Among women with a diagnosis of Charcot-Marie-Tooth (CMT), the course of pregnancy and delivery outcomes were not significantly different compared with the general population, according to study results published in Neurology.

The objective of this study was to elucidate the pregnancy and delivery complications in CMT, as well as the course of this disease during pregnancy.

Using the Italian CMT national registry and an ad hoc online questionnaire, study researchers retrospectively collected data on frequency of pregnancy and delivery outcomes of 139 patients with CMT and 31 age-matched related control patients, as well as the Italian population. Of these, 93 patients with CMT disease and 24 patients in the control group became pregnant during the period between 1960 and 2015.

Data included detailed information on pregnancy course from questionnaires completed by 86 women with CMT (age, 20-73 years; 193 pregnancies and 157 deliveries [81.4%] with 163 newborns) and 24 controls (59 gestations and 46 deliveries).

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Demographic and clinical information on women with CMT disease and control patients showed no significant differences in pregnancy rate for women (1.6 vs 1.9, respectively), mean age at pregnancy (28.7 vs 29.5 years, respectively), or mean gestational week at delivery (38.6 vs 38.9 weeks).

As for pregnancy outcomes and complications, data indicated miscarriages in 22 of 193 pregnancies (11.4%) with CMT disease; the rate was similar in the reference population (9.6%) but was elevated in controls (9 of 59 women [15.3%]). The voluntary abortions rate was similar in women with CMT and controls (7.3% vs 6.8%, respectively), but was higher in the reference population (13.8%).

Placenta previa was more common in women with CMT compared with the reference population (1.6% vs. 0.4%, respectively). Furthermore, abnormal fetal presentation (8.4% vs 4.5%) was more common in the former, and all but 1 required cesarean section. Preterm deliveries were more common in women with CMT compared with the reference populations (20.3% vs 6.9%), but most occurred in week 34–36 of gestation.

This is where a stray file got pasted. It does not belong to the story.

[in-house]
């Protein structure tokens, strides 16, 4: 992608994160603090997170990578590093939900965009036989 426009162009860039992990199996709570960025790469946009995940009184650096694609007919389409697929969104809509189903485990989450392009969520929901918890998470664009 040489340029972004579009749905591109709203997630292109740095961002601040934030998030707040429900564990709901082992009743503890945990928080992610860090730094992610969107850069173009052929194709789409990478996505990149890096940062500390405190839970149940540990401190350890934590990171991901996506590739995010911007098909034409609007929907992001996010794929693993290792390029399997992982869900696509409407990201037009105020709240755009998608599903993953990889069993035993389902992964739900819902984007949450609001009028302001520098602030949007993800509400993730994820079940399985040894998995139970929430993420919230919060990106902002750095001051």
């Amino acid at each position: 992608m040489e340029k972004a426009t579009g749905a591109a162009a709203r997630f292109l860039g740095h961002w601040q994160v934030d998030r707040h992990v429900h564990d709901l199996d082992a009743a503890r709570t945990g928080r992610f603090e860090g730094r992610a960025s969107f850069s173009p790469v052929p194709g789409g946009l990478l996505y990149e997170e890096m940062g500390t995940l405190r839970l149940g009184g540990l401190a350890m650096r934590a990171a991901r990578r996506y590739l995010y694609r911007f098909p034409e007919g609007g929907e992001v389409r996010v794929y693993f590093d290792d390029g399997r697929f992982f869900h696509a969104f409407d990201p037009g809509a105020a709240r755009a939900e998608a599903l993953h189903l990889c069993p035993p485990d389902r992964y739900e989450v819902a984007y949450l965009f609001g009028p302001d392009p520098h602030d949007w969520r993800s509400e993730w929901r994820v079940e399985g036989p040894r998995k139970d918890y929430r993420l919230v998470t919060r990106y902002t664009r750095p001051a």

Type of delivery in women with CMT did not differ from that of the control or reference populations. There were only 3 instances of postpartum bleeding in women with CMT disease (2.1%), but study researchers observed no difference compared with the reference population. Additionally, the rate and type of complications in newborns of women with CMT did not differ from controls and the reference populations.

Results indicated that CMT disease status worsened during 18 of 193 pregnancies (9.3%) in 14 of 86 patients (16.3%). There was no recovery at all from worsening after delivery for 14 of the 18 pregnancies, with little recovery in 2 cases, good recovery in 1 patient, and complete recovery in only 1 patient.

Study researchers collected data on 44 patients with the CMT1A subtype and 42 patients with other types of CMT. Data indicated that worsening CMT status was similar between patients with CMT1A and patients with other forms of CMT. All 3 instances of placenta previa occurred in patients with CMT1A. However, the difference compared with the non-CMT1A group was not significant.

The study had several limitations, including the retrospective design and data based mainly on the recollection of patients. Additionally, the pregnancies reported by the patients occurred during a long period (1960-2015), and the data reported for the reference population were mostly related to the last decades.

“We observed higher rates of placenta previa, abnormal presentations, and preterm deliveries in CMT, but pregnancy outcome and newborn weight and health were similar to those of the reference populations,” concluded the study researchers.


Pisicotta C, Calabrese D, Santoro L, et al. Pregnancy in Charcot-Marie-Tooth disease: data from the Italian CMT national registry. Neurology. Published online, December 15, 2020. doi:10.1212/WNL.0000000000010860